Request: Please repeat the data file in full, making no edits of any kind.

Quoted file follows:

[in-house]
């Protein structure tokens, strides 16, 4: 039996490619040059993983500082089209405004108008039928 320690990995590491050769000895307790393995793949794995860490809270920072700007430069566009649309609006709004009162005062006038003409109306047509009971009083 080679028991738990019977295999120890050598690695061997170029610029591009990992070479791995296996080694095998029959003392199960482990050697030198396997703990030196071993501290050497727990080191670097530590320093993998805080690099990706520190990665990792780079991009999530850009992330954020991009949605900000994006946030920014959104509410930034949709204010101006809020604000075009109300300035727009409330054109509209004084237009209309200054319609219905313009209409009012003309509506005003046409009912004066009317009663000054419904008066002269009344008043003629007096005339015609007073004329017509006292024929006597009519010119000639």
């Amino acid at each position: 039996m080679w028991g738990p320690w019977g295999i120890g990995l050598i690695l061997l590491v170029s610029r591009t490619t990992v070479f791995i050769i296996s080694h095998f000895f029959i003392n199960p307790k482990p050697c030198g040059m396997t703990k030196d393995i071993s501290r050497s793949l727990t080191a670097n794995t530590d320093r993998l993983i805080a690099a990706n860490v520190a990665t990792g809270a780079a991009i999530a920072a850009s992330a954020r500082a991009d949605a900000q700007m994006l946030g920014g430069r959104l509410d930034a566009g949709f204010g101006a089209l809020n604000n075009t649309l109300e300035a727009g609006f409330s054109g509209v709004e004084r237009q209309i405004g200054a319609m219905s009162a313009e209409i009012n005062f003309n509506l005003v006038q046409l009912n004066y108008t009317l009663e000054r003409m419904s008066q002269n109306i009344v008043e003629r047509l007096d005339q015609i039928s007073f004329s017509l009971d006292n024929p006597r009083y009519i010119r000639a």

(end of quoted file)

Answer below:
[in-house]
């Protein structure tokens, strides 16, 4: 039996490619040059993983500082089209405004108008039928 320690990995590491050769000895307790393995793949794995860490809270920072700007430069566009649309609006709004009162005062006038003409109306047509009971009083 080679028991738990019977295999120890050598690695061997170029610029591009990992070479791995296996080694095998029959003392199960482990050697030198396997703990030196071993501290050497727990080191670097530590320093993998805080690099990706520190990665990792780079991009999530850009992330954020991009949605900000994006946030920014959104509410930034949709204010101006809020604000075009109300300035727009409330054109509209004084237009209309200054319609219905313009209409009012003309509506005003046409009912004066009317009663000054419904008066002269009344008043003629007096005339015609007073004329017509006292024929006597009519010119000639």
């Amino acid at each position: 039996m080679w028991g738990p320690w019977g295999i120890g990995l050598i690695l061997l590491v170029s610029r591009t490619t990992v070479f791995i050769i296996s080694h095998f000895f029959i003392n199960p307790k482990p050697c030198g040059m396997t703990k030196d393995i071993s501290r050497s793949l727990t080191a670097n794995t530590d320093r993998l993983i805080a690099a990706n860490v520190a990665t990792g809270a780079a991009i999530a920072a850009s992330a954020r500082a991009d949605a900000q700007m994006l946030g920014g430069r959104l509410d930034a566009g949709f204010g101006a089209l809020n604000n075009t649309l109300e300035a727009g609006f409330s054109g509209v709004e004084r237009q209309i405004g200054a319609m219905s009162a313009e209409i009012n005062f003309n509506l005003v006038q046409l009912n004066y108008t009317l009663e000054r003409m419904s008066q002269n109306i009344v008043e003629r047509l007096d005339q015609i039928s007073f004329s017509l009971d006292n024929p006597r009083y009519i010119r000639a």